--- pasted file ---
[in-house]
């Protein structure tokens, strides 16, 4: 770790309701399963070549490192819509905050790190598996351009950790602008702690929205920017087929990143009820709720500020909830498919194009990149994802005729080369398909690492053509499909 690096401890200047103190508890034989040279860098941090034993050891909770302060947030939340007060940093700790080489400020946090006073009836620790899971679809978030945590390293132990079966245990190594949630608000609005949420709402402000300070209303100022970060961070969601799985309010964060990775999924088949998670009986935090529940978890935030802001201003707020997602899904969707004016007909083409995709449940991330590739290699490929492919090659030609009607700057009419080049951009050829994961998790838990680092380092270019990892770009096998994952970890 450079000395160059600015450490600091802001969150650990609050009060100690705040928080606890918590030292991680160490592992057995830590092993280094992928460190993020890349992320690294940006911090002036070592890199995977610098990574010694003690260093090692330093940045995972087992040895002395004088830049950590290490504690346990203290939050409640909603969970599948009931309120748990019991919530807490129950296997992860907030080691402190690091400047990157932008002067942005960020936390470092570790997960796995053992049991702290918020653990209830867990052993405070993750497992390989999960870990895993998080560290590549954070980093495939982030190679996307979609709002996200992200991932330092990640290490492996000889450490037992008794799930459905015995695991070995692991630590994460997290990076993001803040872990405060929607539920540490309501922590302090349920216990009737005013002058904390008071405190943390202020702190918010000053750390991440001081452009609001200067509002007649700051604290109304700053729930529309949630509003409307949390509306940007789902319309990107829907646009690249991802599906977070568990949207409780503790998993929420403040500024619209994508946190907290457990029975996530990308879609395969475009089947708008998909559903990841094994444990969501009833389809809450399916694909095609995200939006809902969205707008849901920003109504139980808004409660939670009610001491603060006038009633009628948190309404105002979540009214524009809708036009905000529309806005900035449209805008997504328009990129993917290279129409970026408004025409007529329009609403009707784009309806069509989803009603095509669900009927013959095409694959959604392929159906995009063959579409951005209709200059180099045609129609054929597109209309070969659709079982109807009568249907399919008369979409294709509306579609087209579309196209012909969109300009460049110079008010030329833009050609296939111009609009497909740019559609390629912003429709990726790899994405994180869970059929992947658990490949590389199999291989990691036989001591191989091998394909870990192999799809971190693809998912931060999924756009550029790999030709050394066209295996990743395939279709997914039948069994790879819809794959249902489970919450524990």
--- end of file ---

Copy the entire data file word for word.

[in-house]
């Protein structure tokens, strides 16, 4: 770790309701399963070549490192819509905050790190598996351009950790602008702690929205920017087929990143009820709720500020909830498919194009990149994802005729080369398909690492053509499909 690096401890200047103190508890034989040279860098941090034993050891909770302060947030939340007060940093700790080489400020946090006073009836620790899971679809978030945590390293132990079966245990190594949630608000609005949420709402402000300070209303100022970060961070969601799985309010964060990775999924088949998670009986935090529940978890935030802001201003707020997602899904969707004016007909083409995709449940991330590739290699490929492919090659030609009607700057009419080049951009050829994961998790838990680092380092270019990892770009096998994952970890 450079000395160059600015450490600091802001969150650990609050009060100690705040928080606890918590030292991680160490592992057995830590092993280094992928460190993020890349992320690294940006911090002036070592890199995977610098990574010694003690260093090692330093940045995972087992040895002395004088830049950590290490504690346990203290939050409640909603969970599948009931309120748990019991919530807490129950296997992860907030080691402190690091400047990157932008002067942005960020936390470092570790997960796995053992049991702290918020653990209830867990052993405070993750497992390989999960870990895993998080560290590549954070980093495939982030190679996307979609709002996200992200991932330092990640290490492996000889450490037992008794799930459905015995695991070995692991630590994460997290990076993001803040872990405060929607539920540490309501922590302090349920216990009737005013002058904390008071405190943390202020702190918010000053750390991440001081452009609001200067509002007649700051604290109304700053729930529309949630509003409307949390509306940007789902319309990107829907646009690249991802599906977070568990949207409780503790998993929420403040500024619209994508946190907290457990029975996530990308879609395969475009089947708008998909559903990841094994444990969501009833389809809450399916694909095609995200939006809902969205707008849901920003109504139980808004409660939670009610001491603060006038009633009628948190309404105002979540009214524009809708036009905000529309806005900035449209805008997504328009990129993917290279129409970026408004025409007529329009609403009707784009309806069509989803009603095509669900009927013959095409694959959604392929159906995009063959579409951005209709200059180099045609129609054929597109209309070969659709079982109807009568249907399919008369979409294709509306579609087209579309196209012909969109300009460049110079008010030329833009050609296939111009609009497909740019559609390629912003429709990726790899994405994180869970059929992947658990490949590389199999291989990691036989001591191989091998394909870990192999799809971190693809998912931060999924756009550029790999030709050394066209295996990743395939279709997914039948069994790879819809794959249902489970919450524990």